The other day I cast about for a comfort book, something pleasant to read in the tub after a busy day. Usually that would mean an Agatha Christie mystery for me, all of which I reread for the umpteenth time. But that evening I didn’t even feel like dealing with their mild malice, even though it is always triumphed over in the end.

Instead, a flash of insight reminded me of Ted Kooser’s Local Wonders. Yes! That’s exactly what I needed after a long and cold day: a comfort book. This slim volume of seasonal essays by one of the U.S. Poet laureates and Pulitzer Prize winners is the most unassuming book, a quiet gem of brilliant musings on everyday life in the Nebraska country side. It warrants rereading whenever a new season comes around as it did that day for me with winter’s first delivery of snow and ice.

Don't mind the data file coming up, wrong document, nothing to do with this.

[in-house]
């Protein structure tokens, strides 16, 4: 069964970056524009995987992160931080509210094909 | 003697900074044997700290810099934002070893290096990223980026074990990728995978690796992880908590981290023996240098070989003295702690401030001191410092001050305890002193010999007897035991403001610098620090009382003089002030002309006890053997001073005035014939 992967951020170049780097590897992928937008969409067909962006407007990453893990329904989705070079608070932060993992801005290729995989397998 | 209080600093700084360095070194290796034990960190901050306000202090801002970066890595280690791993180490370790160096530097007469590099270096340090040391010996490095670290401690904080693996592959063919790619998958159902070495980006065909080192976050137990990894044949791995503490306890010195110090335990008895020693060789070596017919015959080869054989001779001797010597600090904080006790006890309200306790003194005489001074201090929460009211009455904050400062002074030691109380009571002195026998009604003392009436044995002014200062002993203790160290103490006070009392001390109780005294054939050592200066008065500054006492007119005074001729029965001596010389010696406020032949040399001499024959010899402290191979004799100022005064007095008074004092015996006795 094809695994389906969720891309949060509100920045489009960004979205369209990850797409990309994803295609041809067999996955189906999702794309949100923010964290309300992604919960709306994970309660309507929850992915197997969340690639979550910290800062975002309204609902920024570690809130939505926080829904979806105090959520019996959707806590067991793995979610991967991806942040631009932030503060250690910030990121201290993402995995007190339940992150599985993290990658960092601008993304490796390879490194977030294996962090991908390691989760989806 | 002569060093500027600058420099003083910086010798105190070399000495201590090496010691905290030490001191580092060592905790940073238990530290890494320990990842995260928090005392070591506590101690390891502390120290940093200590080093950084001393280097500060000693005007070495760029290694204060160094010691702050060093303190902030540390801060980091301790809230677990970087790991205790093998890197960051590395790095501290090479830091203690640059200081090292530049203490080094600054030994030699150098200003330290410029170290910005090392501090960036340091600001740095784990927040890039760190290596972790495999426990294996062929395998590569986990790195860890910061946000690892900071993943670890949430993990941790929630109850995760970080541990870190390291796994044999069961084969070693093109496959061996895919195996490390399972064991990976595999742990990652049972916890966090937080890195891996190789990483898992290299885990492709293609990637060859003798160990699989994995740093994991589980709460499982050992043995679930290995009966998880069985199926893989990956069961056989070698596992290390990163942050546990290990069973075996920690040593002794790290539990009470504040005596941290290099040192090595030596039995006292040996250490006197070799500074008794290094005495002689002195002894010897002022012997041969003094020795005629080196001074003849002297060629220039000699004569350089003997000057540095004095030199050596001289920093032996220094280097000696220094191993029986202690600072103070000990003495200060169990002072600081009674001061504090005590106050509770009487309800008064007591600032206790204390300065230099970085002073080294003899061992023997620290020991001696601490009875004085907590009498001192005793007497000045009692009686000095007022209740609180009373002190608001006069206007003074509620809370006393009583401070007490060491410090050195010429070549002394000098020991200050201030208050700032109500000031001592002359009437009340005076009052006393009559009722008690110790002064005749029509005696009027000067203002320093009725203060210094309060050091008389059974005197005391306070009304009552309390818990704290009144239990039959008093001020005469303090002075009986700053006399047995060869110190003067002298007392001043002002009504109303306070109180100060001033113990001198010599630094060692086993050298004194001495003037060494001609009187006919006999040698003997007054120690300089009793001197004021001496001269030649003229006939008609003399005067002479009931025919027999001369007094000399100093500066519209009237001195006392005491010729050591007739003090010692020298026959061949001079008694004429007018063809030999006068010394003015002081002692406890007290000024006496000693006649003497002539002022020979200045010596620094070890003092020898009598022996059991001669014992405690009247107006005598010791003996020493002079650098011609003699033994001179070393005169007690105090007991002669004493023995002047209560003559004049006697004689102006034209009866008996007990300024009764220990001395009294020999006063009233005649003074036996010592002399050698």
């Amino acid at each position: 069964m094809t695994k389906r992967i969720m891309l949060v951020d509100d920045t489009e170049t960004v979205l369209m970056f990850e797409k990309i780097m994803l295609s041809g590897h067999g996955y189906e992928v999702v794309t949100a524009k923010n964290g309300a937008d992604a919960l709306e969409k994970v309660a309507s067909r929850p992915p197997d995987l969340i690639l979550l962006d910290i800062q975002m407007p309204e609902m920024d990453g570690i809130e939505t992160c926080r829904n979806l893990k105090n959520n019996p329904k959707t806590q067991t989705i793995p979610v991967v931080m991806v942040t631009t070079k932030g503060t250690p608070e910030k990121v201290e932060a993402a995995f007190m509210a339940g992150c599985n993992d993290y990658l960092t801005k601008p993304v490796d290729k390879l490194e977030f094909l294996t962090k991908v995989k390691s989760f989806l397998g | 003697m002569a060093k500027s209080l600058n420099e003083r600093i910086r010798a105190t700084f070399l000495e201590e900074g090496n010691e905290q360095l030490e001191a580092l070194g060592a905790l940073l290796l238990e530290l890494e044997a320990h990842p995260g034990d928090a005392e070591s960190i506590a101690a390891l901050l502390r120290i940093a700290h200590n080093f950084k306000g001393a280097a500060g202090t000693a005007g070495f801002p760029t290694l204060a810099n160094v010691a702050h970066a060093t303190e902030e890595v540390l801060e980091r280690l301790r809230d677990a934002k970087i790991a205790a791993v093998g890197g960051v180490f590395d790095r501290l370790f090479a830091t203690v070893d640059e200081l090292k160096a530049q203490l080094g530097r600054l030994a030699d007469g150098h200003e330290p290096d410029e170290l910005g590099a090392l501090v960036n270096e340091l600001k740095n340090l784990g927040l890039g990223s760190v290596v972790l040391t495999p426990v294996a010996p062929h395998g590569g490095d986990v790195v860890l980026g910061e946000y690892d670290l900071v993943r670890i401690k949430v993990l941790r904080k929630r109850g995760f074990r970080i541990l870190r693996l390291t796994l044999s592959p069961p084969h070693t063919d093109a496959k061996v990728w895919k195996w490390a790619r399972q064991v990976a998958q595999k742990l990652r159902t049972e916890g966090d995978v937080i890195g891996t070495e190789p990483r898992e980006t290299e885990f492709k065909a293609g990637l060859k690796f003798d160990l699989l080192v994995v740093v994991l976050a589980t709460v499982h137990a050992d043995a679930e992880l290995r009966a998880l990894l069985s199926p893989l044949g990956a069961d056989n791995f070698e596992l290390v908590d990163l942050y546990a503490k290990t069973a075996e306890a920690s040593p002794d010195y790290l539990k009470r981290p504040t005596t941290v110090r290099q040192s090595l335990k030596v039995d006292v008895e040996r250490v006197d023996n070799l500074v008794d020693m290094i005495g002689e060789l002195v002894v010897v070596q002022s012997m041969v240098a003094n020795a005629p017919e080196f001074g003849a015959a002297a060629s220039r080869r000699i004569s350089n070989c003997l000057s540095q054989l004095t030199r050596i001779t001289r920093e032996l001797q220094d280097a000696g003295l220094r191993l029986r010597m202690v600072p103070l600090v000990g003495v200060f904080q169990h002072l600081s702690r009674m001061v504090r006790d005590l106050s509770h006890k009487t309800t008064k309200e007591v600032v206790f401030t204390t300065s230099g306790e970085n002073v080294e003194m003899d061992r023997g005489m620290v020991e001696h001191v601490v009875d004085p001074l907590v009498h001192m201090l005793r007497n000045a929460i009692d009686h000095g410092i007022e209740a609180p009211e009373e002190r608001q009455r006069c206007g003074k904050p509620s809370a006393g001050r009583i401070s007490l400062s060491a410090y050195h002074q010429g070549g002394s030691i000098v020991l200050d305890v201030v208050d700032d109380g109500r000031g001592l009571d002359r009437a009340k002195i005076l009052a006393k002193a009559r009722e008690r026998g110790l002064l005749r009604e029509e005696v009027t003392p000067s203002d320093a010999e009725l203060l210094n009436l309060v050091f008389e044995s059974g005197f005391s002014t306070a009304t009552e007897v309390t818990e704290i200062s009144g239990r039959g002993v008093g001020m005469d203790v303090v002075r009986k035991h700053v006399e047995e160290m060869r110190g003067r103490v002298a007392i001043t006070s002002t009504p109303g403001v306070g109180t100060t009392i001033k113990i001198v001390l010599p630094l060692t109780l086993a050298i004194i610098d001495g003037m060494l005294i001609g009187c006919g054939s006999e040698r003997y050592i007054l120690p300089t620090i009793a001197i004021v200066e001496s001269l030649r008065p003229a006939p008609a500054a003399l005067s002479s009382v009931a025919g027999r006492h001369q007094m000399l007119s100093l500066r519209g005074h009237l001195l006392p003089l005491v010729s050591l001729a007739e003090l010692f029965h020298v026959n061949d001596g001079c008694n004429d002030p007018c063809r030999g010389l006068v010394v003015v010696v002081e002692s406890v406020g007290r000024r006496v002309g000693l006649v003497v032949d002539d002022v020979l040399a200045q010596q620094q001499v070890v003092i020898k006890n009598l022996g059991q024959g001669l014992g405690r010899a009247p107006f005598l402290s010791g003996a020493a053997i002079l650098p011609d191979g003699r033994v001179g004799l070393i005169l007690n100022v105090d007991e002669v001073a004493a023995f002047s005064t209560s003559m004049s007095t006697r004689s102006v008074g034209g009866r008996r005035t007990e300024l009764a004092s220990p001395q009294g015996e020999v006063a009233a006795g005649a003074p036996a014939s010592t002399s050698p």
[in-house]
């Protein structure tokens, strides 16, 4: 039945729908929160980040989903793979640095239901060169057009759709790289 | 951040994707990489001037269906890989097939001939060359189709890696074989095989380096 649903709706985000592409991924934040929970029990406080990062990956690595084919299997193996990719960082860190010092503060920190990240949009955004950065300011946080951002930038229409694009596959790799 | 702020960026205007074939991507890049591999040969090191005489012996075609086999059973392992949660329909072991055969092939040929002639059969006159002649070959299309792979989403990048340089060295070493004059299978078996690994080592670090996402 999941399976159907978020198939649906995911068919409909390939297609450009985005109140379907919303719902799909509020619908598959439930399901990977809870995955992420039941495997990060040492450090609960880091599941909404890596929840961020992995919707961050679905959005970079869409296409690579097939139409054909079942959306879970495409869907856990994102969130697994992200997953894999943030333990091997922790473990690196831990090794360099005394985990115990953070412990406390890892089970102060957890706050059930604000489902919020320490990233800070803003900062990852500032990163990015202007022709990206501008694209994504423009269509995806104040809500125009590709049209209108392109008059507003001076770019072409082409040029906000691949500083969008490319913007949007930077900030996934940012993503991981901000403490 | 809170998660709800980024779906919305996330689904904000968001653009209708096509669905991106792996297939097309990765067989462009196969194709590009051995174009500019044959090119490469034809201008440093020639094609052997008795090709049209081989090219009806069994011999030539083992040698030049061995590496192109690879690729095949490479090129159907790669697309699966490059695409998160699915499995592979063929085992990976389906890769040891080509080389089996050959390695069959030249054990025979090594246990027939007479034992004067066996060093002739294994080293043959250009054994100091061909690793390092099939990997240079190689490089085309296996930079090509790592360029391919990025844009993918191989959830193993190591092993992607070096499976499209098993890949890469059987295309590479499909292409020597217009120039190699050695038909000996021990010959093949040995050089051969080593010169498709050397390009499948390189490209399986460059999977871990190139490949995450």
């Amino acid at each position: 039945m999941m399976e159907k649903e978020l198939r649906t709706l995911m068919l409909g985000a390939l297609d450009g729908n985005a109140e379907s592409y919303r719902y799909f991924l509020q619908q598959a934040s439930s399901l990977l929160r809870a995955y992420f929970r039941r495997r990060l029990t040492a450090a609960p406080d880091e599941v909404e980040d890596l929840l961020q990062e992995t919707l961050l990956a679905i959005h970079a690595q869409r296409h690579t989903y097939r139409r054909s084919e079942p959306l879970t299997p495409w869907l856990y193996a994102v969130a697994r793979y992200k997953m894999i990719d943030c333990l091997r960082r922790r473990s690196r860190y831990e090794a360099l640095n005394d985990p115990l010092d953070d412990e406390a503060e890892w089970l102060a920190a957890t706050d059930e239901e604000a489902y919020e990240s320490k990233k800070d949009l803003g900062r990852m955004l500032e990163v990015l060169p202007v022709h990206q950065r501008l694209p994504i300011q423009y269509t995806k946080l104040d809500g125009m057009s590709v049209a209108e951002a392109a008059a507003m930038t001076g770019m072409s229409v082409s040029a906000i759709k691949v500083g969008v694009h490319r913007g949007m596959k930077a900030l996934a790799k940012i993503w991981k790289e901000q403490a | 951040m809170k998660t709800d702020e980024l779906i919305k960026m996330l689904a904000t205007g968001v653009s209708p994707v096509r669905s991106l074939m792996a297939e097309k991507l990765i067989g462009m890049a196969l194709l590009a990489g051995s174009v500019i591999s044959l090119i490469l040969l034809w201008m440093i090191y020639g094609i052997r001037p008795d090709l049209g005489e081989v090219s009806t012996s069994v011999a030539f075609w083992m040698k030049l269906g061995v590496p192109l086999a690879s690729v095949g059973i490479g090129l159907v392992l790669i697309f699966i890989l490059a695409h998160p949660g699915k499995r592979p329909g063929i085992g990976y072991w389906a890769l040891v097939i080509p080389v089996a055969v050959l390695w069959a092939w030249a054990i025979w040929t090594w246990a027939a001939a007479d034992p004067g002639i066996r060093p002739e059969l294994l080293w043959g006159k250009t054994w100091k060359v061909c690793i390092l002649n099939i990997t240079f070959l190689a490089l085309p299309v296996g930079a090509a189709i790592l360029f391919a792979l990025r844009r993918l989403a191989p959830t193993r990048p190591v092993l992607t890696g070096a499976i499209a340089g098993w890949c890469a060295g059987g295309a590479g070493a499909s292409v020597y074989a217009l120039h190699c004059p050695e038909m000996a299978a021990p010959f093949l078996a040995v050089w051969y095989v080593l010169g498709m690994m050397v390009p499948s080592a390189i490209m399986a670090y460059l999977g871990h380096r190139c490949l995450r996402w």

So, comfortably settled in a tub of warm water, I opened the book to the first page of its “winter” section, and there it was, Ted Kooser’s shimmering, exacting prose:

“Walking our gravel road early in the morning, the sun so slow to rise into the silence, slow to ignite the pure fuel of the air. This is a morning like a roadmap, pink and blue, the destinations only lightly penciled.

“Suddenly a crow shakes loose from a tree and flaps away cawing, five slow croaks like a frozen starter motor. Coarse frosty pastures, gray as coyote skins. A magpie, far east of its range, rises and falls with each deep wing bear – a black stone skipped across water.

“A maple, bare now but which all summer bent heavily over its leafy shadow, can scarcely hold itself back from human happiness under the least touch of the breeze.”